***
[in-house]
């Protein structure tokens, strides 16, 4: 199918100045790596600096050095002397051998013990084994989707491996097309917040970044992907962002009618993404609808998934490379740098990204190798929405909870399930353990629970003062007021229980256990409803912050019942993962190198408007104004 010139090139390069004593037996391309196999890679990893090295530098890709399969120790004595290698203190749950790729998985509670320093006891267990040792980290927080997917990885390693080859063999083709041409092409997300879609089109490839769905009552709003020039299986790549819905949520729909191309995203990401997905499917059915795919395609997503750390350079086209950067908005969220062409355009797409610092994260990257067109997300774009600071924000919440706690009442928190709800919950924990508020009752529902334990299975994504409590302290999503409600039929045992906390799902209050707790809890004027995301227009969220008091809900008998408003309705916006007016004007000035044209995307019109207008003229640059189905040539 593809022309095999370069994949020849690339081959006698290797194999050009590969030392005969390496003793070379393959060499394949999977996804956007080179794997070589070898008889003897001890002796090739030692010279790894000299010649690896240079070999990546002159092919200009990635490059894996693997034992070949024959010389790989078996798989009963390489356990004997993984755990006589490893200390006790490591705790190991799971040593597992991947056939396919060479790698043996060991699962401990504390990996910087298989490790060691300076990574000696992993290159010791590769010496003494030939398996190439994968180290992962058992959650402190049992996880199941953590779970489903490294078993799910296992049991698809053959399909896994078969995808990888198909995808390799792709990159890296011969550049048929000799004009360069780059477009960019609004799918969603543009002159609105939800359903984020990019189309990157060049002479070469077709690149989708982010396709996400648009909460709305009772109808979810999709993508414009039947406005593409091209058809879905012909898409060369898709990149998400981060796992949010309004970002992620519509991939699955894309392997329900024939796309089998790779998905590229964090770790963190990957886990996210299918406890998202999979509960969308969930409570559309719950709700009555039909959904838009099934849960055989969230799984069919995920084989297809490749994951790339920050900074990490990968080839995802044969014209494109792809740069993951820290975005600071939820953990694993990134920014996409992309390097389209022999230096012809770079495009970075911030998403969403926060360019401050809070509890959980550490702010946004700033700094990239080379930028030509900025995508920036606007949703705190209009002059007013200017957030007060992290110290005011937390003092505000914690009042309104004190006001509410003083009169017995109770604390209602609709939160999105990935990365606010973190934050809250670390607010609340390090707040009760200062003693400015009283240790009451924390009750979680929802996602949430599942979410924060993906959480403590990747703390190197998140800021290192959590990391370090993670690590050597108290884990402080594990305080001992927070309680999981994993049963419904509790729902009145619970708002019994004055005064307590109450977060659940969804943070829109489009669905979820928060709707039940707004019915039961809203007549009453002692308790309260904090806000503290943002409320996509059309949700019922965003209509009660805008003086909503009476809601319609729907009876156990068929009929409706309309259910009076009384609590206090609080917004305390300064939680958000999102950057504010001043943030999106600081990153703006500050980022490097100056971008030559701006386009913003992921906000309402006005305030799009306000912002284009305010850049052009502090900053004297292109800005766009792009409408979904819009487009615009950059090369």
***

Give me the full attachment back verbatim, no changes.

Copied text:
[in-house]
């Protein structure tokens, strides 16, 4: 199918100045790596600096050095002397051998013990084994989707491996097309917040970044992907962002009618993404609808998934490379740098990204190798929405909870399930353990629970003062007021229980256990409803912050019942993962190198408007104004 010139090139390069004593037996391309196999890679990893090295530098890709399969120790004595290698203190749950790729998985509670320093006891267990040792980290927080997917990885390693080859063999083709041409092409997300879609089109490839769905009552709003020039299986790549819905949520729909191309995203990401997905499917059915795919395609997503750390350079086209950067908005969220062409355009797409610092994260990257067109997300774009600071924000919440706690009442928190709800919950924990508020009752529902334990299975994504409590302290999503409600039929045992906390799902209050707790809890004027995301227009969220008091809900008998408003309705916006007016004007000035044209995307019109207008003229640059189905040539 593809022309095999370069994949020849690339081959006698290797194999050009590969030392005969390496003793070379393959060499394949999977996804956007080179794997070589070898008889003897001890002796090739030692010279790894000299010649690896240079070999990546002159092919200009990635490059894996693997034992070949024959010389790989078996798989009963390489356990004997993984755990006589490893200390006790490591705790190991799971040593597992991947056939396919060479790698043996060991699962401990504390990996910087298989490790060691300076990574000696992993290159010791590769010496003494030939398996190439994968180290992962058992959650402190049992996880199941953590779970489903490294078993799910296992049991698809053959399909896994078969995808990888198909995808390799792709990159890296011969550049048929000799004009360069780059477009960019609004799918969603543009002159609105939800359903984020990019189309990157060049002479070469077709690149989708982010396709996400648009909460709305009772109808979810999709993508414009039947406005593409091209058809879905012909898409060369898709990149998400981060796992949010309004970002992620519509991939699955894309392997329900024939796309089998790779998905590229964090770790963190990957886990996210299918406890998202999979509960969308969930409570559309719950709700009555039909959904838009099934849960055989969230799984069919995920084989297809490749994951790339920050900074990490990968080839995802044969014209494109792809740069993951820290975005600071939820953990694993990134920014996409992309390097389209022999230096012809770079495009970075911030998403969403926060360019401050809070509890959980550490702010946004700033700094990239080379930028030509900025995508920036606007949703705190209009002059007013200017957030007060992290110290005011937390003092505000914690009042309104004190006001509410003083009169017995109770604390209602609709939160999105990935990365606010973190934050809250670390607010609340390090707040009760200062003693400015009283240790009451924390009750979680929802996602949430599942979410924060993906959480403590990747703390190197998140800021290192959590990391370090993670690590050597108290884990402080594990305080001992927070309680999981994993049963419904509790729902009145619970708002019994004055005064307590109450977060659940969804943070829109489009669905979820928060709707039940707004019915039961809203007549009453002692308790309260904090806000503290943002409320996509059309949700019922965003209509009660805008003086909503009476809601319609729907009876156990068929009929409706309309259910009076009384609590206090609080917004305390300064939680958000999102950057504010001043943030999106600081990153703006500050980022490097100056971008030559701006386009913003992921906000309402006005305030799009306000912002284009305010850049052009502090900053004297292109800005766009792009409408979904819009487009615009950059090369």